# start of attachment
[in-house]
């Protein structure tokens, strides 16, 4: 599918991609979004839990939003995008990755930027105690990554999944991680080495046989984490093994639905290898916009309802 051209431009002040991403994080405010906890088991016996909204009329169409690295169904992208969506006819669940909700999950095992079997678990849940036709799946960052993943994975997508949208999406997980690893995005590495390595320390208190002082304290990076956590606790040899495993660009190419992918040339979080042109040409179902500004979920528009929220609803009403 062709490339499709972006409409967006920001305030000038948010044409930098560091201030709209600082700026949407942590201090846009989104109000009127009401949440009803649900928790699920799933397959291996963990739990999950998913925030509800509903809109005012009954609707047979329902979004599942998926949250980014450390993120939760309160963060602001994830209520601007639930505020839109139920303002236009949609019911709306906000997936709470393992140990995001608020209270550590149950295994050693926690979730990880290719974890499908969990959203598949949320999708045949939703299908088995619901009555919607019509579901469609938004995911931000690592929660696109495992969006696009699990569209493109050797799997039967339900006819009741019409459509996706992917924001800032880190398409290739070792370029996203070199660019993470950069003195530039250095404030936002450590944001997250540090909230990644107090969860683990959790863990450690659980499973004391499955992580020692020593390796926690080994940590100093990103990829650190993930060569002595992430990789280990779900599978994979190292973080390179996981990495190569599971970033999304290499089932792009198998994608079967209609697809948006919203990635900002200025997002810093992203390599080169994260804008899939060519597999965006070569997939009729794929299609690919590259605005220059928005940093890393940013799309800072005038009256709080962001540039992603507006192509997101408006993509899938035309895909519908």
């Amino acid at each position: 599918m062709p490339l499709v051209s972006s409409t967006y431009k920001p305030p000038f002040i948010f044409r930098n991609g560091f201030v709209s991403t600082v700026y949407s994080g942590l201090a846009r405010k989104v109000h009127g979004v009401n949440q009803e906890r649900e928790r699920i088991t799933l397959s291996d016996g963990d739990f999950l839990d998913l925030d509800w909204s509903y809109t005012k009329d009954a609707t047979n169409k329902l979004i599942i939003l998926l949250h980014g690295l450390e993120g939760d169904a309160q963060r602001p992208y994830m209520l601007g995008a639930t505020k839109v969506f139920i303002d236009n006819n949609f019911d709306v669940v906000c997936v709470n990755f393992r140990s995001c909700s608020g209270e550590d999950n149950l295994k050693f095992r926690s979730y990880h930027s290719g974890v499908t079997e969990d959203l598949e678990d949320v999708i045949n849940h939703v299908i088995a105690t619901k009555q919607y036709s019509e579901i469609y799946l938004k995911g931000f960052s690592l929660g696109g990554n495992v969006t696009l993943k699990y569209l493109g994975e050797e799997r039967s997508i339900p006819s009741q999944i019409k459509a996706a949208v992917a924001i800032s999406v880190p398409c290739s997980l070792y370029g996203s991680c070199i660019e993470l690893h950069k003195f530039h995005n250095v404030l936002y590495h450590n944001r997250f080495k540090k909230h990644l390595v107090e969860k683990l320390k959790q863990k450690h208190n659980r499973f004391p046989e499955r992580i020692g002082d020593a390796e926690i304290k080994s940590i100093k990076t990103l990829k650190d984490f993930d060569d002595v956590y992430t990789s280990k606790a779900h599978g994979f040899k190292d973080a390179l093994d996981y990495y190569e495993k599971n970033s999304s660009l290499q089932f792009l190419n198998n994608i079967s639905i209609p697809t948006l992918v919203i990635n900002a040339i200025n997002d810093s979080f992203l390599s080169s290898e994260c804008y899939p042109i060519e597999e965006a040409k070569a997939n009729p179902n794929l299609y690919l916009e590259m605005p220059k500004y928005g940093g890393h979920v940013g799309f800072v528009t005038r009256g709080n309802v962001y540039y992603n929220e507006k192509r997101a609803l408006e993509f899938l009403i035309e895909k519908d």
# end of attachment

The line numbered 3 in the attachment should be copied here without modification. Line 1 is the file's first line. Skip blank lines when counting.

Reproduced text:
């Amino acid at each position: 599918m062709p490339l499709v051209s972006s409409t967006y431009k920001p305030p000038f002040i948010f044409r930098n991609g560091f201030v709209s991403t600082v700026y949407s994080g942590l201090a846009r405010k989104v109000h009127g979004v009401n949440q009803e906890r649900e928790r699920i088991t799933l397959s291996d016996g963990d739990f999950l839990d998913l925030d509800w909204s509903y809109t005012k009329d009954a609707t047979n169409k329902l979004i599942i939003l998926l949250h980014g690295l450390e993120g939760d169904a309160q963060r602001p992208y994830m209520l601007g995008a639930t505020k839109v969506f139920i303002d236009n006819n949609f019911d709306v669940v906000c997936v709470n990755f393992r140990s995001c909700s608020g209270e550590d999950n149950l295994k050693f095992r926690s979730y990880h930027s290719g974890v499908t079997e969990d959203l598949e678990d949320v999708i045949n849940h939703v299908i088995a105690t619901k009555q919607y036709s019509e579901i469609y799946l938004k995911g931000f960052s690592l929660g696109g990554n495992v969006t696009l993943k699990y569209l493109g994975e050797e799997r039967s997508i339900p006819s009741q999944i019409k459509a996706a949208v992917a924001i800032s999406v880190p398409c290739s997980l070792y370029g996203s991680c070199i660019e993470l690893h950069k003195f530039h995005n250095v404030l936002y590495h450590n944001r997250f080495k540090k909230h990644l390595v107090e969860k683990l320390k959790q863990k450690h208190n659980r499973f004391p046989e499955r992580i020692g002082d020593a390796e926690i304290k080994s940590i100093k990076t990103l990829k650190d984490f993930d060569d002595v956590y992430t990789s280990k606790a779900h599978g994979f040899k190292d973080a390179l093994d996981y990495y190569e495993k599971n970033s999304s660009l290499q089932f792009l190419n198998n994608i079967s639905i209609p697809t948006l992918v919203i990635n900002a040339i200025n997002d810093s979080f992203l390599s080169s290898e994260c804008y899939p042109i060519e597999e965006a040409k070569a997939n009729p179902n794929l299609y690919l916009e590259m605005p220059k500004y928005g940093g890393h979920v940013g799309f800072v528009t005038r009256g709080n309802v962001y540039y992603n929220e507006k192509r997101a609803l408006e993509f899938l009403i035309e895909k519908d």